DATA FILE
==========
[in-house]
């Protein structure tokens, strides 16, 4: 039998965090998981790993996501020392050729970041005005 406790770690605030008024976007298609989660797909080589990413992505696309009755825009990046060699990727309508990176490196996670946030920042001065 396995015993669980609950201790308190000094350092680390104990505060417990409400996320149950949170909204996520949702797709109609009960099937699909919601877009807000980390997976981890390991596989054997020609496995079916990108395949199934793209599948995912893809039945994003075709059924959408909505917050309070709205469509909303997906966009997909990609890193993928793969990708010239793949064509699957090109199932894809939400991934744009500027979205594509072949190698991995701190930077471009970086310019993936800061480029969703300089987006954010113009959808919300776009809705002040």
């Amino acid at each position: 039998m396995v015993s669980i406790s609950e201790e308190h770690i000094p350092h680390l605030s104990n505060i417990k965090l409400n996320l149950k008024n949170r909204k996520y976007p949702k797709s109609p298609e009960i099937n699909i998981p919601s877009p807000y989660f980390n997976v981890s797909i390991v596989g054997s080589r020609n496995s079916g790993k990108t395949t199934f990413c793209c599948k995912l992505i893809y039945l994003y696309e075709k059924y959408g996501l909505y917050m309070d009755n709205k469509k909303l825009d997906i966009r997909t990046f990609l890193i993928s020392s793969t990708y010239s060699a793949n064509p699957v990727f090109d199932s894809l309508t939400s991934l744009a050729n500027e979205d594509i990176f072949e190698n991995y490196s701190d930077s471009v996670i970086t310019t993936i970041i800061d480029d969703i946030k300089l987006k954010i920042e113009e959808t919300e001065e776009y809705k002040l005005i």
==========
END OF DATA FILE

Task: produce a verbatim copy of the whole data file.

[in-house]
């Protein structure tokens, strides 16, 4: 039998965090998981790993996501020392050729970041005005 406790770690605030008024976007298609989660797909080589990413992505696309009755825009990046060699990727309508990176490196996670946030920042001065 396995015993669980609950201790308190000094350092680390104990505060417990409400996320149950949170909204996520949702797709109609009960099937699909919601877009807000980390997976981890390991596989054997020609496995079916990108395949199934793209599948995912893809039945994003075709059924959408909505917050309070709205469509909303997906966009997909990609890193993928793969990708010239793949064509699957090109199932894809939400991934744009500027979205594509072949190698991995701190930077471009970086310019993936800061480029969703300089987006954010113009959808919300776009809705002040």
């Amino acid at each position: 039998m396995v015993s669980i406790s609950e201790e308190h770690i000094p350092h680390l605030s104990n505060i417990k965090l409400n996320l149950k008024n949170r909204k996520y976007p949702k797709s109609p298609e009960i099937n699909i998981p919601s877009p807000y989660f980390n997976v981890s797909i390991v596989g054997s080589r020609n496995s079916g790993k990108t395949t199934f990413c793209c599948k995912l992505i893809y039945l994003y696309e075709k059924y959408g996501l909505y917050m309070d009755n709205k469509k909303l825009d997906i966009r997909t990046f990609l890193i993928s020392s793969t990708y010239s060699a793949n064509p699957v990727f090109d199932s894809l309508t939400s991934l744009a050729n500027e979205d594509i990176f072949e190698n991995y490196s701190d930077s471009v996670i970086t310019t993936i970041i800061d480029d969703i946030k300089l987006k954010i920042e113009e959808t919300e001065e776009y809705k002040l005005i």